[ZFS On Linux]How to Update Linux Kernel without Rebooting the System

As of Jan 2020, I manage 65 Linux + ZFS servers. Normally, I prefer to reboot each server after updating its kernel (according to Ret Hat, most updates are related to security fix). Without ZFS, it is not a big issue because rebooting a basic Linux server takes about 30 seconds. However with ZFS, it can take more than 60 seconds if the ZFS dataset is large (It takes time to unload and load the ZFS configurations). So I decide to experiment a new idea: Updating the kernel without rebooting the server. Keep in mind that this is not magic. This method will still introduce downtime, but it is much shorter comparing to rebooting the server. Base on my experience, it cuts about half of the downtime.

Before you try it on a production server, I highly recommend you to try it on a test server/VM first. If your server is a VM host, please be aware of the VM guests may get shut down after upgrade. You will need to wait the system to rebuild the VM modules with the new kernel headers first, then restart the VM guests.

We will use kexec:

sudo yum install kexec-tools -y

Update the kernel, ZFS and DKMS modules

sudo yum update -y

Assuming that you are running an older kernel:

uname -a
3.10.0-1062.4.1.el7.x86_64

If you open /boot/, you will notice that there are many newer kernels available:

ls -al /boot/  | grep x86_64
-rw-r--r--   1 root root 150K Oct 18 12:19 config-3.10.0-1062.4.1.el7.x86_64
-rw-r--r--   1 root root 150K Nov 13 18:02 config-3.10.0-1062.4.3.el7.x86_64
-rw-r--r--   1 root root 150K Dec  2 11:37 config-3.10.0-1062.7.1.el7.x86_64
-rw-r--r--   1 root root 150K Dec  6 09:53 config-3.10.0-1062.9.1.el7.x86_64
-rw-------   1 root root  30M Dec 13 00:03 initramfs-3.10.0-1062.4.1.el7.x86_64.img
-rw-------   1 root root  13M Oct 22 15:41 initramfs-3.10.0-1062.4.1.el7.x86_64kdump.img
-rw-------   1 root root  30M Nov 16 00:07 initramfs-3.10.0-1062.4.3.el7.x86_64.img
-rw-------   1 root root  30M Dec  4 00:10 initramfs-3.10.0-1062.7.1.el7.x86_64.img
-rw-------   1 root root  30M Dec  7 00:14 initramfs-3.10.0-1062.9.1.el7.x86_64.img
-rw-r--r--   1 root root 312K Oct 18 12:19 symvers-3.10.0-1062.4.1.el7.x86_64.gz
-rw-r--r--   1 root root 312K Nov 13 18:03 symvers-3.10.0-1062.4.3.el7.x86_64.gz
-rw-r--r--   1 root root 312K Dec  2 11:37 symvers-3.10.0-1062.7.1.el7.x86_64.gz
-rw-r--r--   1 root root 312K Dec  6 09:53 symvers-3.10.0-1062.9.1.el7.x86_64.gz
-rw-------   1 root root 3.5M Oct 18 12:19 System.map-3.10.0-1062.4.1.el7.x86_64
-rw-------   1 root root 3.5M Nov 13 18:02 System.map-3.10.0-1062.4.3.el7.x86_64
-rw-------   1 root root 3.5M Dec  2 11:37 System.map-3.10.0-1062.7.1.el7.x86_64
-rw-------   1 root root 3.5M Dec  6 09:53 System.map-3.10.0-1062.9.1.el7.x86_64
-rwxr-xr-x   1 root root 6.5M Oct 18 12:19 vmlinuz-3.10.0-1062.4.1.el7.x86_64
-rw-r--r--   1 root root  171 Oct 18 12:19 .vmlinuz-3.10.0-1062.4.1.el7.x86_64.hmac
-rwxr-xr-x   1 root root 6.5M Nov 13 18:02 vmlinuz-3.10.0-1062.4.3.el7.x86_64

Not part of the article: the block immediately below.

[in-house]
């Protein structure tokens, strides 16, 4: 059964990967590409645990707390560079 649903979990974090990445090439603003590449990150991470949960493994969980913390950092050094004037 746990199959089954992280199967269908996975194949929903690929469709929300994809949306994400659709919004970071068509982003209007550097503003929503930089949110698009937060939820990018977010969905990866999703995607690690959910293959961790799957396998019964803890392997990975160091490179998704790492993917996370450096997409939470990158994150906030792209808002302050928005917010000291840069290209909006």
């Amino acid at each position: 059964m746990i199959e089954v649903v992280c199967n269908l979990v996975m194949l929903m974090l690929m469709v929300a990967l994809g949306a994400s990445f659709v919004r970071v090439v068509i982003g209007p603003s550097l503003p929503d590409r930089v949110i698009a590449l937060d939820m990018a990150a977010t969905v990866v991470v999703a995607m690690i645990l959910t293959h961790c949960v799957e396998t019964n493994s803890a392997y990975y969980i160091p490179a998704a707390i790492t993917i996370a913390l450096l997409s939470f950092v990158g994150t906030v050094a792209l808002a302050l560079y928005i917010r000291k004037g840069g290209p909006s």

-rw-r--r--   1 root root  171 Nov 13 18:02 .vmlinuz-3.10.0-1062.4.3.el7.x86_64.hmac
-rwxr-xr-x   1 root root 6.5M Dec  2 11:37 vmlinuz-3.10.0-1062.7.1.el7.x86_64
-rw-r--r--   1 root root  171 Dec  2 11:37 .vmlinuz-3.10.0-1062.7.1.el7.x86_64.hmac
-rwxr-xr-x   1 root root 6.5M Dec  6 09:53 vmlinuz-3.10.0-1062.9.1.el7.x86_64
-rw-r--r--   1 root root  171 Dec  6 09:53 .vmlinuz-3.10.0-1062.9.1.el7.x86_64.hmac

Pick the newest one. In the other words, we will do the following:

From: 3.10.0-1062.4.1.el7.x86_64
To: 3.10.0-1062.9.1.el7.x86_64

Before we begin, we want to make sure that all of the ZFS / dkms modules have been installed. Make sure that the latest one (3.10.0-1062.9.1.el7) is available:

sudo dkms status
zfs, 0.8.2, 3.10.0-1062.4.1.el7.x86_64, x86_64: installed
zfs, 0.8.2, 3.10.0-1062.4.3.el7.x86_64, x86_64: installed
zfs, 0.8.2, 3.10.0-1062.7.1.el7.x86_64, x86_64: installed
zfs, 0.8.2, 3.10.0-1062.9.1.el7.x86_64, x86_64: installed

Keep in mind that my current system is still running the old kernel (3.10.0-1062.4.1.el7.x86_64):

uname -a
3.10.0-1062.4.1.el7.x86_64

modinfo zfs | grep version
version:        0.8.2-1
rhelversion:    7.7
srcversion:     29C160FF878154256C93164
vermagic:       3.10.0-1062.4.1.el7.x86_64 SMP mod_unload modversions

Now, we will use kexec to load the new kernel. Please replace the kernel version with the latest one in your system.

sudo kexec -u
sudo kexec -l /boot/vmlinuz-3.10.0-1062.9.1.el7.x86_64 --initrd=/boot/initramfs-3.10.0-1062.9.1.el7.x86_64.img  --reuse-cmdline

After running the following command, it will introduce downtime. Based on my experience, it should be no longer than 30 seconds. However, I recommend you to test it using a non-production server first.

sudo systemctl kexec

During the update, your remote session may be ended. After waiting for 15-30s, try to connect to server again.

Verify the kernel has been updated:

uname -a
3.10.0-1062.9.1.el7.x86_64

modinfo zfs | grep version
version:        0.8.2-1
rhelversion:    7.7
srcversion:     29C160FF878154256C93164
vermagic:       3.10.0-1062.9.1.el7.x86_64 SMP mod_unload modversions

Clean up the old kernels:

sudo package-cleanup --oldkernels --count=1 -y; 
sudo dkms remove zfs/0.8.2 -k 3.10.0-1062.4.1.el7.x86_64;
sudo dkms remove zfs/0.8.2 -k 3.10.0-1062.4.3.el7.x86_64;
sudo dkms remove zfs/0.8.2 -k 3.10.0-1062.7.1.el7.x86_64;
sudo dkms status;

Now your system is good to go.

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